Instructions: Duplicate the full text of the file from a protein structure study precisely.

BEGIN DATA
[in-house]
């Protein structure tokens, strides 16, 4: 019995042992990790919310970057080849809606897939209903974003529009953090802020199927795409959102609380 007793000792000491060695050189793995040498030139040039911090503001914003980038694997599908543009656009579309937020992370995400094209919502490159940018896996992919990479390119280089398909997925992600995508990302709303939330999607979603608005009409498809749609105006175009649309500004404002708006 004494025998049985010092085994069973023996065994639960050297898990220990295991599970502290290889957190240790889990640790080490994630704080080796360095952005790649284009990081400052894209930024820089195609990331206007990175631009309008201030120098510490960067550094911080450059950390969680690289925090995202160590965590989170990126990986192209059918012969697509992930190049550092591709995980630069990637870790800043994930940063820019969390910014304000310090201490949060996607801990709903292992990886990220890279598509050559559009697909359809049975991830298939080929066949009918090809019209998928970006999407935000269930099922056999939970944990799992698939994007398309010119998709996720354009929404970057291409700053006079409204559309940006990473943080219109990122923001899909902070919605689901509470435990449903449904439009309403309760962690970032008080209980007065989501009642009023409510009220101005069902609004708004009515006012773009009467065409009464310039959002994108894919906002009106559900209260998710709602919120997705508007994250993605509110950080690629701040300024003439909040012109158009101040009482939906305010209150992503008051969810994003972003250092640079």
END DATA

[in-house]
């Protein structure tokens, strides 16, 4: 019995042992990790919310970057080849809606897939209903974003529009953090802020199927795409959102609380 007793000792000491060695050189793995040498030139040039911090503001914003980038694997599908543009656009579309937020992370995400094209919502490159940018896996992919990479390119280089398909997925992600995508990302709303939330999607979603608005009409498809749609105006175009649309500004404002708006 004494025998049985010092085994069973023996065994639960050297898990220990295991599970502290290889957190240790889990640790080490994630704080080796360095952005790649284009990081400052894209930024820089195609990331206007990175631009309008201030120098510490960067550094911080450059950390969680690289925090995202160590965590989170990126990986192209059918012969697509992930190049550092591709995980630069990637870790800043994930940063820019969390910014304000310090201490949060996607801990709903292992990886990220890279598509050559559009697909359809049975991830298939080929066949009918090809019209998928970006999407935000269930099922056999939970944990799992698939994007398309010119998709996720354009929404970057291409700053006079409204559309940006990473943080219109990122923001899909902070919605689901509470435990449903449904439009309403309760962690970032008080209980007065989501009642009023409510009220101005069902609004708004009515006012773009009467065409009464310039959002994108894919906002009106559900209260998710709602919120997705508007994250993605509110950080690629701040300024003439909040012109158009101040009482939906305010209150992503008051969810994003972003250092640079």